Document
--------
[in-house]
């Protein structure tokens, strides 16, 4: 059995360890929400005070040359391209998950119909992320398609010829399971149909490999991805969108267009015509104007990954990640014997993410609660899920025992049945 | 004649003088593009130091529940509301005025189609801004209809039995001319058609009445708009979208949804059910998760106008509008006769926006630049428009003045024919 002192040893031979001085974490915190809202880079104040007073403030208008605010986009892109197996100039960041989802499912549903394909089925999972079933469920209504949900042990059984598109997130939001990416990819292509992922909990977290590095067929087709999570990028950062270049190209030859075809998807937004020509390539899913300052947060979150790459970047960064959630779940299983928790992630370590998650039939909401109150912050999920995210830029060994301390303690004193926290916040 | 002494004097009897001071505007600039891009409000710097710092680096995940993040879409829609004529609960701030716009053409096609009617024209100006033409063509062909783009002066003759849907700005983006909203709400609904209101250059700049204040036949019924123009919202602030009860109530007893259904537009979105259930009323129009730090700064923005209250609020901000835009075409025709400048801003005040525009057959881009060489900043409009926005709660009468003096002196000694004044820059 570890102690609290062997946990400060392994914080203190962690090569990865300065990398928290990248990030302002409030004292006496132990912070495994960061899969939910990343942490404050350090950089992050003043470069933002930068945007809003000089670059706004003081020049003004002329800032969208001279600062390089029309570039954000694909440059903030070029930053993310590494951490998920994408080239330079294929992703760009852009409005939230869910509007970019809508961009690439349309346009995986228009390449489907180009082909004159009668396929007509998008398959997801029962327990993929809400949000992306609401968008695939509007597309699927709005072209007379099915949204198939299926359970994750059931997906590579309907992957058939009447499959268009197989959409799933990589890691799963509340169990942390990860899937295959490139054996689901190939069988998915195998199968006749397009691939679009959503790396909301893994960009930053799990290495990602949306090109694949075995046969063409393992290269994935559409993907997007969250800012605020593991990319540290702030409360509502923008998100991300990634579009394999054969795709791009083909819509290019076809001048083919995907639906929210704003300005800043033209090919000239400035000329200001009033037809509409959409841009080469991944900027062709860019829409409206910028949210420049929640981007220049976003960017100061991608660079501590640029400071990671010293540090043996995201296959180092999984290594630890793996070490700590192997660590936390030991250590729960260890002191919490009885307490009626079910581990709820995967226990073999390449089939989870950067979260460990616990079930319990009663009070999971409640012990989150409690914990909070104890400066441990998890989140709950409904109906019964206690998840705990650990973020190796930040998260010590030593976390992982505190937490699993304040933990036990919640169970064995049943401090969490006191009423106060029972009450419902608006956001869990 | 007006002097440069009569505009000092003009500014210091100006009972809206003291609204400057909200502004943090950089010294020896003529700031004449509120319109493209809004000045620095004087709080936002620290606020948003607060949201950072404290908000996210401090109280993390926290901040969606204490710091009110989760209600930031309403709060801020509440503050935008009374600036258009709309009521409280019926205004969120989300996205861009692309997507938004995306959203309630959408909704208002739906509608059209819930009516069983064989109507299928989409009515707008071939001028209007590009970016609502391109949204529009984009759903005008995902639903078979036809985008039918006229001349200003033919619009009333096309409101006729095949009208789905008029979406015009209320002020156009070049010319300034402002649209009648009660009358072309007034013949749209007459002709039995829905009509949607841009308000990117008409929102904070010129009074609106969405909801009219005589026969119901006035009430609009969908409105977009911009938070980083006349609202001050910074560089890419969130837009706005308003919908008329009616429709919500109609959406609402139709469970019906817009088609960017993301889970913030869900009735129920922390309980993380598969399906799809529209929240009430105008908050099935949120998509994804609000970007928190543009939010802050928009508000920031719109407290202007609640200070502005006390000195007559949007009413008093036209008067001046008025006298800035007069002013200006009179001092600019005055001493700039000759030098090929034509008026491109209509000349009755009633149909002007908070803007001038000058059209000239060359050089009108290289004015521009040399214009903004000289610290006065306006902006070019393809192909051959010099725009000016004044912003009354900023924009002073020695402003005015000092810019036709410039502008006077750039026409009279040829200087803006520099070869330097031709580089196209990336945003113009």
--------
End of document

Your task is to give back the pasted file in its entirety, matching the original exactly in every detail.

[in-house]
């Protein structure tokens, strides 16, 4: 059995360890929400005070040359391209998950119909992320398609010829399971149909490999991805969108267009015509104007990954990640014997993410609660899920025992049945 | 004649003088593009130091529940509301005025189609801004209809039995001319058609009445708009979208949804059910998760106008509008006769926006630049428009003045024919 002192040893031979001085974490915190809202880079104040007073403030208008605010986009892109197996100039960041989802499912549903394909089925999972079933469920209504949900042990059984598109997130939001990416990819292509992922909990977290590095067929087709999570990028950062270049190209030859075809998807937004020509390539899913300052947060979150790459970047960064959630779940299983928790992630370590998650039939909401109150912050999920995210830029060994301390303690004193926290916040 | 002494004097009897001071505007600039891009409000710097710092680096995940993040879409829609004529609960701030716009053409096609009617024209100006033409063509062909783009002066003759849907700005983006909203709400609904209101250059700049204040036949019924123009919202602030009860109530007893259904537009979105259930009323129009730090700064923005209250609020901000835009075409025709400048801003005040525009057959881009060489900043409009926005709660009468003096002196000694004044820059 570890102690609290062997946990400060392994914080203190962690090569990865300065990398928290990248990030302002409030004292006496132990912070495994960061899969939910990343942490404050350090950089992050003043470069933002930068945007809003000089670059706004003081020049003004002329800032969208001279600062390089029309570039954000694909440059903030070029930053993310590494951490998920994408080239330079294929992703760009852009409005939230869910509007970019809508961009690439349309346009995986228009390449489907180009082909004159009668396929007509998008398959997801029962327990993929809400949000992306609401968008695939509007597309699927709005072209007379099915949204198939299926359970994750059931997906590579309907992957058939009447499959268009197989959409799933990589890691799963509340169990942390990860899937295959490139054996689901190939069988998915195998199968006749397009691939679009959503790396909301893994960009930053799990290495990602949306090109694949075995046969063409393992290269994935559409993907997007969250800012605020593991990319540290702030409360509502923008998100991300990634579009394999054969795709791009083909819509290019076809001048083919995907639906929210704003300005800043033209090919000239400035000329200001009033037809509409959409841009080469991944900027062709860019829409409206910028949210420049929640981007220049976003960017100061991608660079501590640029400071990671010293540090043996995201296959180092999984290594630890793996070490700590192997660590936390030991250590729960260890002191919490009885307490009626079910581990709820995967226990073999390449089939989870950067979260460990616990079930319990009663009070999971409640012990989150409690914990909070104890400066441990998890989140709950409904109906019964206690998840705990650990973020190796930040998260010590030593976390992982505190937490699993304040933990036990919640169970064995049943401090969490006191009423106060029972009450419902608006956001869990 | 007006002097440069009569505009000092003009500014210091100006009972809206003291609204400057909200502004943090950089010294020896003529700031004449509120319109493209809004000045620095004087709080936002620290606020948003607060949201950072404290908000996210401090109280993390926290901040969606204490710091009110989760209600930031309403709060801020509440503050935008009374600036258009709309009521409280019926205004969120989300996205861009692309997507938004995306959203309630959408909704208002739906509608059209819930009516069983064989109507299928989409009515707008071939001028209007590009970016609502391109949204529009984009759903005008995902639903078979036809985008039918006229001349200003033919619009009333096309409101006729095949009208789905008029979406015009209320002020156009070049010319300034402002649209009648009660009358072309007034013949749209007459002709039995829905009509949607841009308000990117008409929102904070010129009074609106969405909801009219005589026969119901006035009430609009969908409105977009911009938070980083006349609202001050910074560089890419969130837009706005308003919908008329009616429709919500109609959406609402139709469970019906817009088609960017993301889970913030869900009735129920922390309980993380598969399906799809529209929240009430105008908050099935949120998509994804609000970007928190543009939010802050928009508000920031719109407290202007609640200070502005006390000195007559949007009413008093036209008067001046008025006298800035007069002013200006009179001092600019005055001493700039000759030098090929034509008026491109209509000349009755009633149909002007908070803007001038000058059209000239060359050089009108290289004015521009040399214009903004000289610290006065306006902006070019393809192909051959010099725009000016004044912003009354900023924009002073020695402003005015000092810019036709410039502008006077750039026409009279040829200087803006520099070869330097031709580089196209990336945003113009």